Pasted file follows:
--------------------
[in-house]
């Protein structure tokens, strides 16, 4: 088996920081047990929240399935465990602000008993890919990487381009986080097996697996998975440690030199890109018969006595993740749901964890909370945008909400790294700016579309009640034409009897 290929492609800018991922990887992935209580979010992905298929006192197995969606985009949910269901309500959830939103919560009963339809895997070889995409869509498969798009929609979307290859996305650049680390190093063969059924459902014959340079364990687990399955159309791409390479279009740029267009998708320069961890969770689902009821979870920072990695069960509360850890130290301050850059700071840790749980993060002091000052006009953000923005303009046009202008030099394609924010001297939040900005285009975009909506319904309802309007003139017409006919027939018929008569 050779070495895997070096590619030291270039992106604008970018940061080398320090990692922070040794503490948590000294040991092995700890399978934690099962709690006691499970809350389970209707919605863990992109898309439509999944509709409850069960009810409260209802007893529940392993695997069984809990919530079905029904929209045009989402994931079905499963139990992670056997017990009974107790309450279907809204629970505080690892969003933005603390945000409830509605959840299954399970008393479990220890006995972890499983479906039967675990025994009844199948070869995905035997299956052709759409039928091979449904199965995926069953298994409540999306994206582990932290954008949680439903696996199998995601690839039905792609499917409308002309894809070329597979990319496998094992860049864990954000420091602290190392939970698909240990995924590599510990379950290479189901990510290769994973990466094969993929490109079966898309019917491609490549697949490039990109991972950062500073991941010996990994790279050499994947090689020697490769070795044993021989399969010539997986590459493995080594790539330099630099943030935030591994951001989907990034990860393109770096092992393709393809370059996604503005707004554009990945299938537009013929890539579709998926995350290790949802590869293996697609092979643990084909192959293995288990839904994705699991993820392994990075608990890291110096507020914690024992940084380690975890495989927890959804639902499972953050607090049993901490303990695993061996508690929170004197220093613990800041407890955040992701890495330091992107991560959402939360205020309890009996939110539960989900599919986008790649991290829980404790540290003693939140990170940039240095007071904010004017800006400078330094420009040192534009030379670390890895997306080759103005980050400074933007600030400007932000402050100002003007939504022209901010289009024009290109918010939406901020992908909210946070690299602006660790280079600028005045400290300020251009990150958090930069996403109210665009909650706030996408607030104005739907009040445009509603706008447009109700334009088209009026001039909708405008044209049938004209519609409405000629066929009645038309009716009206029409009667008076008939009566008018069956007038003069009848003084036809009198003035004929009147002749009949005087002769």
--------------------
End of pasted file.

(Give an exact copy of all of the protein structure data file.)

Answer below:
[in-house]
């Protein structure tokens, strides 16, 4: 088996920081047990929240399935465990602000008993890919990487381009986080097996697996998975440690030199890109018969006595993740749901964890909370945008909400790294700016579309009640034409009897 290929492609800018991922990887992935209580979010992905298929006192197995969606985009949910269901309500959830939103919560009963339809895997070889995409869509498969798009929609979307290859996305650049680390190093063969059924459902014959340079364990687990399955159309791409390479279009740029267009998708320069961890969770689902009821979870920072990695069960509360850890130290301050850059700071840790749980993060002091000052006009953000923005303009046009202008030099394609924010001297939040900005285009975009909506319904309802309007003139017409006919027939018929008569 050779070495895997070096590619030291270039992106604008970018940061080398320090990692922070040794503490948590000294040991092995700890399978934690099962709690006691499970809350389970209707919605863990992109898309439509999944509709409850069960009810409260209802007893529940392993695997069984809990919530079905029904929209045009989402994931079905499963139990992670056997017990009974107790309450279907809204629970505080690892969003933005603390945000409830509605959840299954399970008393479990220890006995972890499983479906039967675990025994009844199948070869995905035997299956052709759409039928091979449904199965995926069953298994409540999306994206582990932290954008949680439903696996199998995601690839039905792609499917409308002309894809070329597979990319496998094992860049864990954000420091602290190392939970698909240990995924590599510990379950290479189901990510290769994973990466094969993929490109079966898309019917491609490549697949490039990109991972950062500073991941010996990994790279050499994947090689020697490769070795044993021989399969010539997986590459493995080594790539330099630099943030935030591994951001989907990034990860393109770096092992393709393809370059996604503005707004554009990945299938537009013929890539579709998926995350290790949802590869293996697609092979643990084909192959293995288990839904994705699991993820392994990075608990890291110096507020914690024992940084380690975890495989927890959804639902499972953050607090049993901490303990695993061996508690929170004197220093613990800041407890955040992701890495330091992107991560959402939360205020309890009996939110539960989900599919986008790649991290829980404790540290003693939140990170940039240095007071904010004017800006400078330094420009040192534009030379670390890895997306080759103005980050400074933007600030400007932000402050100002003007939504022209901010289009024009290109918010939406901020992908909210946070690299602006660790280079600028005045400290300020251009990150958090930069996403109210665009909650706030996408607030104005739907009040445009509603706008447009109700334009088209009026001039909708405008044209049938004209519609409405000629066929009645038309009716009206029409009667008076008939009566008018069956007038003069009848003084036809009198003035004929009147002749009949005087002769």